The next phase in the Bitcoin revolution will be the standardization of the exchanges where in fact the coins are traded. Bitcoin is currently in the Wild West prospector days of its evolution. The planet has agreed a Bitcoin provides a stored way of measuring value just as that gold and silver have throughout the ages. Like silver and gold, Bitcoin is only worth what the other person is ready to pay you for it. This has led to cheating since trading began. Bitcoin Revolution and filled ore all became part of the norm as both miners and the assayers sought to pad their bottom lines. This led to governmental oversight and the creation of centralized exchanges.
The Bitcoin dream has been to police its community and remain beyond the physical scrutiny of any global government. The Utopian dream was shattered per month ago when Mt. Gox, undoubtedly the largest Bitcoin exchange, shut down due to a security breach and theft of approximately $300 million worth of Bitcoin. Customers who had Bitcoin on deposit with Mt. Gox still do not know how much they’ll get back. The problems at Mt. Gox lay bare the cyber security argument. Surprisingly, Bitcoin as a currency shows remarkable resilience. This resilience may be just the boost had a need to legitimize the currency and the lean towards governmental involvement which could actually help this fledgling store of value soar to its mainstream potential.
The timing of the Mt. Gox incident may prove to be a boon for the currency. Tera Group, out of Summit New Jersey, already had proposed a bilateral agreement to the Commodity Trading Futures Commission (CFTC) to begin with trading Bitcoins by way of a swap-execution facility or, centralized exchange. Almost all commercial currency trading is performed through swaps agreements which is why we follow the commercial traders in our own trading. A swap agreement is basically an insurance policy that provides a guaranteed value at a particular point in time to safeguard against currency fluctuations. It’s what the commodity exchanges are founded on. The swap markets are the superhighways of the financial industry. They process massive volumes while collecting a little toll on each transaction. Therefore, the cost on the individual swap is small but the sheer level of swaps processed makes it a huge revenue source for several of the major banks.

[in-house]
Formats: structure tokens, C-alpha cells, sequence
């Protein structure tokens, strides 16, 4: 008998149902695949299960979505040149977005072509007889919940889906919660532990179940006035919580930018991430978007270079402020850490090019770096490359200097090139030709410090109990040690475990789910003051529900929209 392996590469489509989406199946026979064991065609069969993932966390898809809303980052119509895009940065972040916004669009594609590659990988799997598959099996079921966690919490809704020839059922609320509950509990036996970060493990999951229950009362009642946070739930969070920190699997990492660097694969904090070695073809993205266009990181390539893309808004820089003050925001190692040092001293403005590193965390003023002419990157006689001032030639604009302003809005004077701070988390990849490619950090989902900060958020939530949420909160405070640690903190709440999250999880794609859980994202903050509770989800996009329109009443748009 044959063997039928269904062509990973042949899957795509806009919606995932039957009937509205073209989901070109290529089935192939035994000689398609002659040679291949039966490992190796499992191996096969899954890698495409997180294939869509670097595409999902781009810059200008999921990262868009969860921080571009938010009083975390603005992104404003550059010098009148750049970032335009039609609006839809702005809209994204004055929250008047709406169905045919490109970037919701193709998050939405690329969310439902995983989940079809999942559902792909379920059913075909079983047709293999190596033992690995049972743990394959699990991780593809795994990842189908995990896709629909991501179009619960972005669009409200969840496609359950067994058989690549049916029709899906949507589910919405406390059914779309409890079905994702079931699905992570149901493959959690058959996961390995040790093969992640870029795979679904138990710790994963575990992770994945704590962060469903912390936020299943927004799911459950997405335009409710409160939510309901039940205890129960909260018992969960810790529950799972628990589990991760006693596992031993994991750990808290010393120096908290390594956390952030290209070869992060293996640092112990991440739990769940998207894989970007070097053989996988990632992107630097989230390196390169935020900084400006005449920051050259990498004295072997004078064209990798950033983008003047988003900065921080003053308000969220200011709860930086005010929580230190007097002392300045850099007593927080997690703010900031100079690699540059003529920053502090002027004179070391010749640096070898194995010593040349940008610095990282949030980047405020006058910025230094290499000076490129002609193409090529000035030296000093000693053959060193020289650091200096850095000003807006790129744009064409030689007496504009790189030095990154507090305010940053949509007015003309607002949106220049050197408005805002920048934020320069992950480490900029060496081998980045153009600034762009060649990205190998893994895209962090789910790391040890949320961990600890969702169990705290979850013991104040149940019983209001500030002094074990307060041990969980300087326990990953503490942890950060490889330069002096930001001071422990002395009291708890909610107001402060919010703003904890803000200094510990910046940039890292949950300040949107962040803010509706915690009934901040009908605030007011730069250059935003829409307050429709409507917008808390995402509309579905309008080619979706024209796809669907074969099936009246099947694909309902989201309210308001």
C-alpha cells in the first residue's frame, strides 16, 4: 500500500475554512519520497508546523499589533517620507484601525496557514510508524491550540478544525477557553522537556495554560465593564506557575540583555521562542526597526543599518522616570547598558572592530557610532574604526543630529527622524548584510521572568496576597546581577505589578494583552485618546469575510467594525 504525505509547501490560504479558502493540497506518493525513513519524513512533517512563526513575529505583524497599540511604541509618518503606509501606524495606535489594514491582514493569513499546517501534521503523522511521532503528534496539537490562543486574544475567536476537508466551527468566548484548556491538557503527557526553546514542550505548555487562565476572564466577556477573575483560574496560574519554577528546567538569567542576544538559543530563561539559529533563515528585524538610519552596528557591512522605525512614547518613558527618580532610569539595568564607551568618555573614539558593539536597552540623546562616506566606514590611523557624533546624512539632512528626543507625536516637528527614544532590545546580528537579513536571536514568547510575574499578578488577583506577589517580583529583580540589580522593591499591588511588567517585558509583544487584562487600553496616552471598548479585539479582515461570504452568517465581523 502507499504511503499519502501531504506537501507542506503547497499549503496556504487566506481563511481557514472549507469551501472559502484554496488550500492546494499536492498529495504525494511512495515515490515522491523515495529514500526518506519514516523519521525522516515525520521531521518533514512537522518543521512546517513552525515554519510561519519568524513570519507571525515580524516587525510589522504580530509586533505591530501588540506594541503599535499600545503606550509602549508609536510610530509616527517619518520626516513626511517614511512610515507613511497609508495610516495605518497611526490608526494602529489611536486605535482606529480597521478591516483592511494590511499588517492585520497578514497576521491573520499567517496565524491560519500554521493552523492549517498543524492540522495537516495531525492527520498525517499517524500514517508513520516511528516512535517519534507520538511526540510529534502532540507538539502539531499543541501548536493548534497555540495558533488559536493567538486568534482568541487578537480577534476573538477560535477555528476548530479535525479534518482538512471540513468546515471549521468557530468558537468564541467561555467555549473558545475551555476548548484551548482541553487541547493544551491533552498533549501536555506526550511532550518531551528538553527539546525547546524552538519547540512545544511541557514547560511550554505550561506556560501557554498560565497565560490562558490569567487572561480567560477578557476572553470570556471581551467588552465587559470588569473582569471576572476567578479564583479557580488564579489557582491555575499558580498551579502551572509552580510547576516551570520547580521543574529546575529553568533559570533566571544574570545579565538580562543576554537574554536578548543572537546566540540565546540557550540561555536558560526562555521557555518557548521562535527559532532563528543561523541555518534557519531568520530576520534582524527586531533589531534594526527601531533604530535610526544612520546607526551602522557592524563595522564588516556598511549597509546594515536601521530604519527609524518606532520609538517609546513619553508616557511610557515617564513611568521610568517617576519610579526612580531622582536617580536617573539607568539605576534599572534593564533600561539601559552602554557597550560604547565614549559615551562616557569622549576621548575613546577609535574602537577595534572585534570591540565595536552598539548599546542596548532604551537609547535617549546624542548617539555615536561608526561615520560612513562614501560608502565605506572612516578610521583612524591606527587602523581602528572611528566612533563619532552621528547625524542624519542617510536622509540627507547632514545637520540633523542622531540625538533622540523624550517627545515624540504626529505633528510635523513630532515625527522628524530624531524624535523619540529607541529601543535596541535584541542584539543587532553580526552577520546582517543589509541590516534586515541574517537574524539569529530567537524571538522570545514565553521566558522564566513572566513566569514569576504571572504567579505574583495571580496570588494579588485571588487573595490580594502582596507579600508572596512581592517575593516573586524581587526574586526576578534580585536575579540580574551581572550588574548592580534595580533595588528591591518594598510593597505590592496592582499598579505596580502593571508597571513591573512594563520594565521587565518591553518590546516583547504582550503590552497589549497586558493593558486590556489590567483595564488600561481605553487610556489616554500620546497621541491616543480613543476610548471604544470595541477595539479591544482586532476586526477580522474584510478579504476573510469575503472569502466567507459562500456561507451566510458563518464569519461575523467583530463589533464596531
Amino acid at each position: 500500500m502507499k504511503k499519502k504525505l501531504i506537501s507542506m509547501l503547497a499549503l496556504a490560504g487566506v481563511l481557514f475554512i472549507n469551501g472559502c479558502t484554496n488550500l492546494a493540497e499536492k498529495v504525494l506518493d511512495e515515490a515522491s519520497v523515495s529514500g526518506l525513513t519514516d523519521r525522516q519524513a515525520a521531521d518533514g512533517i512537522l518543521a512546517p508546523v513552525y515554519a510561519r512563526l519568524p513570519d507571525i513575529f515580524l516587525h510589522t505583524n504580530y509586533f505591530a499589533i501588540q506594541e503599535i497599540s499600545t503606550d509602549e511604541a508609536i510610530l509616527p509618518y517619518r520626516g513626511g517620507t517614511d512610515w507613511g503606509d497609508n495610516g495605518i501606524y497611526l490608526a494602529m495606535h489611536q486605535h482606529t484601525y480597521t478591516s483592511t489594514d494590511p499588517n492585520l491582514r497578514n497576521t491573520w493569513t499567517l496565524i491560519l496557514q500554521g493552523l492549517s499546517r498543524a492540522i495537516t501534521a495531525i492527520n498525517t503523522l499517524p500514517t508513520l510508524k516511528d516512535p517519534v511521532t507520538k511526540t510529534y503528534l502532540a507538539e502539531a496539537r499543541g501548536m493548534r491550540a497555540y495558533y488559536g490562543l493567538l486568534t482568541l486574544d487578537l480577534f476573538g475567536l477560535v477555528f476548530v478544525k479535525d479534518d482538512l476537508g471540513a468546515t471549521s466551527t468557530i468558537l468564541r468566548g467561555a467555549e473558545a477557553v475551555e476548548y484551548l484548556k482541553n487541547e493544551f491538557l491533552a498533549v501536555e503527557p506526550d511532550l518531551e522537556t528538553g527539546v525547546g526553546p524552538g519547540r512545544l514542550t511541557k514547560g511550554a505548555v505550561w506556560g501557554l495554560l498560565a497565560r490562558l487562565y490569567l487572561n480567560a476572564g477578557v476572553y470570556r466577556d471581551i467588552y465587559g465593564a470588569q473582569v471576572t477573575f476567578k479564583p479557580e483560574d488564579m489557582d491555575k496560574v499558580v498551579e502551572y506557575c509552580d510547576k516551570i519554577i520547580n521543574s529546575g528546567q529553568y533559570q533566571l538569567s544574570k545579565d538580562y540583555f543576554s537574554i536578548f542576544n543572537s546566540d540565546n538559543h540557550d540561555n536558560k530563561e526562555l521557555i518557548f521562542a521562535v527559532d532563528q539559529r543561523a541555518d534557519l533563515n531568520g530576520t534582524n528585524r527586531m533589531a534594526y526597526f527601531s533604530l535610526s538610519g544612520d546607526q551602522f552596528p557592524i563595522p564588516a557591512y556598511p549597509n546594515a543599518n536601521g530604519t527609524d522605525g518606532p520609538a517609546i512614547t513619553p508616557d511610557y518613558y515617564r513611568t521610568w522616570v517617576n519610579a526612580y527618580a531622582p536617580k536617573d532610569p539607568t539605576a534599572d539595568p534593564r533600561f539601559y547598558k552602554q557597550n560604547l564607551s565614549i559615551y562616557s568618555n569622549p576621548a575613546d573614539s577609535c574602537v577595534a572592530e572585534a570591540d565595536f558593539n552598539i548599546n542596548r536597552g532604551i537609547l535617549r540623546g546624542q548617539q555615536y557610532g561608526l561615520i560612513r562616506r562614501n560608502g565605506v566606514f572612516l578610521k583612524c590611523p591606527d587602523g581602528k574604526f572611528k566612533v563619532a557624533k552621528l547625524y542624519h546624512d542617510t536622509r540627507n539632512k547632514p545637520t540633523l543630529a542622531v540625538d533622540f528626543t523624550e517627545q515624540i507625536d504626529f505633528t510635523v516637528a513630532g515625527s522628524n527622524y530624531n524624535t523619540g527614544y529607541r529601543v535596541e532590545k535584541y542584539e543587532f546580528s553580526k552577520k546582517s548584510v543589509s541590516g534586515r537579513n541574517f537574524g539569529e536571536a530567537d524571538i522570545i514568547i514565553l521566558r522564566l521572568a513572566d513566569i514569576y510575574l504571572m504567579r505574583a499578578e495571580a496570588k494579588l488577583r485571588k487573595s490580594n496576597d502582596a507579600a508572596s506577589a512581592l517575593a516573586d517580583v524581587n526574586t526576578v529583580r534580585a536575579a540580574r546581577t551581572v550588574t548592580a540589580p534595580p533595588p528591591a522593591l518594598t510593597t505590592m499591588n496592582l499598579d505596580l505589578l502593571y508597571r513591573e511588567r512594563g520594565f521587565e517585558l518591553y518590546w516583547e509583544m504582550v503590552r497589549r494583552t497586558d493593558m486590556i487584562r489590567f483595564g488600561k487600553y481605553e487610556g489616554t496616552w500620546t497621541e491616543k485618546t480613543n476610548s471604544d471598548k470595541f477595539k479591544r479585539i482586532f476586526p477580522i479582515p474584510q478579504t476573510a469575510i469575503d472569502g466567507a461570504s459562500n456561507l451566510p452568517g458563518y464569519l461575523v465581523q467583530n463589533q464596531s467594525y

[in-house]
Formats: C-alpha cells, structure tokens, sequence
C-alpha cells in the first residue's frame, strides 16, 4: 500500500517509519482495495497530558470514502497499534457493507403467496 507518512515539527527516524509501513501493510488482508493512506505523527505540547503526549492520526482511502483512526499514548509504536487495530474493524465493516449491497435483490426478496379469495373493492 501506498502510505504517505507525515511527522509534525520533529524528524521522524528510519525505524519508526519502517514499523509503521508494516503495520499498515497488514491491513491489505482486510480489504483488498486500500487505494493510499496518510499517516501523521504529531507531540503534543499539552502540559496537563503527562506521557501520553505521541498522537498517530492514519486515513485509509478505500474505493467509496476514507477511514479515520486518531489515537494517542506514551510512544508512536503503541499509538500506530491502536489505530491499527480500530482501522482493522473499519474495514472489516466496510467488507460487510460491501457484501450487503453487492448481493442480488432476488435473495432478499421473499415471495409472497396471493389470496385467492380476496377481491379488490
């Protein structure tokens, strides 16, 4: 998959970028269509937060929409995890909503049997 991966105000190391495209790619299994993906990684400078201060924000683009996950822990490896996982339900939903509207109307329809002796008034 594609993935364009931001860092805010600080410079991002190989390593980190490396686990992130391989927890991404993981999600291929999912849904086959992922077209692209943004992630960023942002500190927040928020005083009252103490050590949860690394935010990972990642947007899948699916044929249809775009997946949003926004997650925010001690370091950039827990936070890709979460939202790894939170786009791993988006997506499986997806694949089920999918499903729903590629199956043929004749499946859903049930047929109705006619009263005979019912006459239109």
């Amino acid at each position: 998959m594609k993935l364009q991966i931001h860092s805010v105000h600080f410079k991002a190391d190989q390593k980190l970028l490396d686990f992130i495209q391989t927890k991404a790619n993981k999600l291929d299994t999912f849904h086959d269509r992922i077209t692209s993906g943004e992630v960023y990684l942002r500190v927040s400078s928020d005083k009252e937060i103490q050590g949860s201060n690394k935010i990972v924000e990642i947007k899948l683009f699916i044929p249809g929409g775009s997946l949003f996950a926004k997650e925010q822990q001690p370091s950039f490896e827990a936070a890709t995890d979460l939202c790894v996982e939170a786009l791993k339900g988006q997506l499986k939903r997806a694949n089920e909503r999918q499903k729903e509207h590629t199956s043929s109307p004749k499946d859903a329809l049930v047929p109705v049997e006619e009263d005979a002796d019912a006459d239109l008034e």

The CFTC has yet to comment on Tera Group’s proposal. We commented in November that Bitcoin had transcended novelty status and that the revenue pool was becoming too large for global banks to ignore. Bitcoin’s resilience in the face of the Mt. Gox debacle is really a testament to the energy of a global grassroots movement. Bitcoin must have plunged across the globe as owners of Bitcoins tried to switch them for hard currency. The market’s response ended up being very orderly. While prices did fall across the board, the market seemed to understand that it was a person company’s problem and was therefore confined to Mt. Gox customers’ capability to get their money out. Therefore, Bitcoin prices have stabilized around $585. This is well off the December high of $1,200 but very close to the average price for the last six months.
The last coincidentally timed piece of the structural transformation from Bitcoin being an anarchist, alternative store of value that exists outside the institutionalized financial industry to being built-into that same economic climate is its capability to be taxed by the brick and mortar governments it had been developed to circumvent. THE INNER Revenue Service finally decided enough is enough also it wants its cut. The IRS has declared Bitcoin as property instead of currency and is therefore at the mercy of property laws instead of currency laws. This enables the IRS to obtain their share while legitimizing the necessity for a central exchange to see value. It also eliminates arguments with the U.S. Treasury and Congress over legal tender issues. It’s simply valued as a good that could be exchanged for other goods and services, barter.
Bitcoin is a global marketplace executing transactions on an electric network. That sounds an awful lot just like the forex markets. Industry regulators and the banking industry are likely to quickly find that the failure of Mt. Gox did more to encourage the average person resolve of global Bitcoin users instead of ending this upstart’s existence. Private users of Bitcoin will clamor for the federal government to protect its folks from crooked exchanges in the same way farmers were cheated in the grain trade of ancient Egypt or gold and cattle by assayers and stockyards in the Wild West. Tera Group could be in the proper place at the right time with the proper idea as Bitcoin could have proven itself to be self-sustaining at the retail level. Institutional and legal structures are increasingly being put in place to keep its evolution because the financial industry is left to figure out how to monetize it.